Maybe there'll be a systemic importance tax.

I don't really put a lot of stock in "guy introduces new tax bill" as a way of predicting what the tax law will be, but "The proposal by Representative Dave Camp, chairman of the House Ways and Means Committee, would raise taxes for about 10 companies -- the largest banks along with non-bank institutions such as General Electric Co.’s financing arm -- deemed systemically important," so make of that what you will. The tax would be 3.5 basis points per quarter on assets in excess of $500 billion, which would I guess provide a small incentive for banks to get smaller. Or it would raise tens of billions of dollars in tax revenues but, you know, not both.

What were you doing between 9:30 and 10:10 a.m. on Aug. 8, 2011?

Tim Geithner was apparently meeting with President Obama, and perhaps discussing whether to sue Standard & Poor's as revenge for S&P's downgrade of U.S. government debt. I don't know, it's a theory. And it's S&P's theory, and they're trying to get a court to make the government give them documents about the meeting to prove their theory.

Did you enjoy JPMorgan's investor day?

Here are all the slides. The corporate and investment bank slides are particularly interesting; JPMorgan has a leading position in most of its businesses but, delightfully, has a slide (page 6) calling out the areas where it lags. And titles the slide "Opportunities to improve market share across different regions." Love the optimism. Meanwhile, Jamie Dimon thinks that Apple and Google are eyeing opportunities to eat his lunch.

Frank Bisignano strikes again.

Speaking of Jamie Dimon's lunch, and who else might be eating it: Former JPMorgan executive Frank Bisignano now runs First Data Corp., which appears to be in the business of hiring everyone who used to work at JPMorgan. Which I kind of don't get? Like, why is First Data a so much more attractive place to work than JPMorgan? But I can understand First Data's latest hire, JPMorgan's now-former chief compliance officer, Cindy Armine. You can see how she might want a change of pace.

Another mortgage settlement.

"Morgan Stanley agreed to pay the U.S. Securities and Exchange Commission $275 million to resolve a probe into the sale of subprime mortgage-backed securities in 2007." Okay.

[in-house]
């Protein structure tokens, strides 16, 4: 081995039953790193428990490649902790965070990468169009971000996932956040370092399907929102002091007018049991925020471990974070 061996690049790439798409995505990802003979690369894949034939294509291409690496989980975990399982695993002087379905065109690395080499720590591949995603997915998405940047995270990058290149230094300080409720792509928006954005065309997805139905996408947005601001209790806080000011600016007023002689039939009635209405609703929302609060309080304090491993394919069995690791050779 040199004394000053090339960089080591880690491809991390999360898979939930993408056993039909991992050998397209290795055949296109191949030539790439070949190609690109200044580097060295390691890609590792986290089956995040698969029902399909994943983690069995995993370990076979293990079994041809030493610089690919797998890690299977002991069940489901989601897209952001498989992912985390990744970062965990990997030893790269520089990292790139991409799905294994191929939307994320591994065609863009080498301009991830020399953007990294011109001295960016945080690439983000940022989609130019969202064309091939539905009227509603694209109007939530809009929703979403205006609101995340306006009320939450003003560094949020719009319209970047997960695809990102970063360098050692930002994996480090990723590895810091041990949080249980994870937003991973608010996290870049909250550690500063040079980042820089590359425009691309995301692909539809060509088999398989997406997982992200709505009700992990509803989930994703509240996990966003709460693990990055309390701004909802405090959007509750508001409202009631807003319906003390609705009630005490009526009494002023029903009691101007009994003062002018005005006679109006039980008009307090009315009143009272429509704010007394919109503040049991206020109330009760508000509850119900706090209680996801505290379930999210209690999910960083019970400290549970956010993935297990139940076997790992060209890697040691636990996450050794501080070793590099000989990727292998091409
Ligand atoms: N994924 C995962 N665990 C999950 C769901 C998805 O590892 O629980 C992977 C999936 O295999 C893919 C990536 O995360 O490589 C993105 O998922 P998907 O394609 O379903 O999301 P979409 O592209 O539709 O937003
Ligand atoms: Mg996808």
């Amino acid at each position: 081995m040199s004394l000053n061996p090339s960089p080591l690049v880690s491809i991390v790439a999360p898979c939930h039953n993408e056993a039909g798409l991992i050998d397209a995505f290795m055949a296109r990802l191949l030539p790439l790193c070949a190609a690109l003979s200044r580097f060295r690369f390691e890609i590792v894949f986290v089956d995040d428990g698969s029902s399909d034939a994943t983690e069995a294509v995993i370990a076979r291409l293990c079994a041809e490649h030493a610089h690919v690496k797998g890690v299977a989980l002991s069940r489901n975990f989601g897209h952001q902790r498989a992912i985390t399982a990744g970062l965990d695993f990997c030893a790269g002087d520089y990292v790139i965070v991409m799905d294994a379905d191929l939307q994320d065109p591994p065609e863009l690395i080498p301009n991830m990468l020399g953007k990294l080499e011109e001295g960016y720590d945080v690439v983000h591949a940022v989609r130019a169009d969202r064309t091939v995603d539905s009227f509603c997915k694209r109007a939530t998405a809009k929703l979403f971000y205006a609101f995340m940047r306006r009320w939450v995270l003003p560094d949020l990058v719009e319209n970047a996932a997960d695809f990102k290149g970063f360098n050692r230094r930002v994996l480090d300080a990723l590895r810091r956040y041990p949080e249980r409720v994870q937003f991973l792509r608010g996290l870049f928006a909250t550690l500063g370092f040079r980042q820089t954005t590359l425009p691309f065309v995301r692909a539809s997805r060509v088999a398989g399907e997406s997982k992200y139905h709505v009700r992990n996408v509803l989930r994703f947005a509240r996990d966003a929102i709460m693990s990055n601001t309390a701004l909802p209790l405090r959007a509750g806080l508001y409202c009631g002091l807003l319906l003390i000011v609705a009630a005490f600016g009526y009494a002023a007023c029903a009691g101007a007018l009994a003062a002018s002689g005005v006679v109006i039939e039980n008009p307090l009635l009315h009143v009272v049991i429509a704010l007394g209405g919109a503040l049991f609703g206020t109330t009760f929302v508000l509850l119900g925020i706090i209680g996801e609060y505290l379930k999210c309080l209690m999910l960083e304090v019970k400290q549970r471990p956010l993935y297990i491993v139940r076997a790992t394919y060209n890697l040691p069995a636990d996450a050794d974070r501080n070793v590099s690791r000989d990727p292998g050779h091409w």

Don't hold your breath for a Men's Wearhouse/Jos. A. Bank merger.

I like Ronald Barusch's take on the Jos. A. Bank situation. The key thing is that Jos. A. Bank's board will probably get some leeway from a Delaware court to do what it wants, even if it's not what shareholders want. One, because that's generally how Delaware courts roll, but also: "since Men’s increased the price it has offered to $63.50 from $56.50–with the possibility of a further increase to $65–after the announcement of the Eddie Bauer deal, Jos. A. Bank’s tactics to date would seem to have been largely vindicated."

Utopia Parkway.

Here is Karl Smith at FT Alphaville talking about the Morgan Stanley chart on Tesla that made the rounds yesterday. Smith's key point is that Morgan Stanley's very bullish Tesla report actually understates the value of autonomous vehicles, because of their ability to travel without people -- "the entire concept of a car as an appliance is replaced by cars as the physical backbone of a transportation network or cloud." But Morgan Stanley's key point is that we'll have a utopian society by 2026. Really all financial charts should go until "utopian society" and then stop. Or I guess whatever the down version of that is, charred hellscape or whatever.

Do you want to read even more about the @GSElevator Twitter account?

I hope not. But if you do, Kevin Roose has a conspiracy theory, and Clive Horwood has some gossip about the account's author (one of them?) once wearing a bathrobe in a Hong Kong bar.

To contact the writer of this article: Matt Levine at mlevine51@bloomberg.net.

To contact the editor responsible for this article: Tobin Harshaw at tharshaw@bloomberg.net.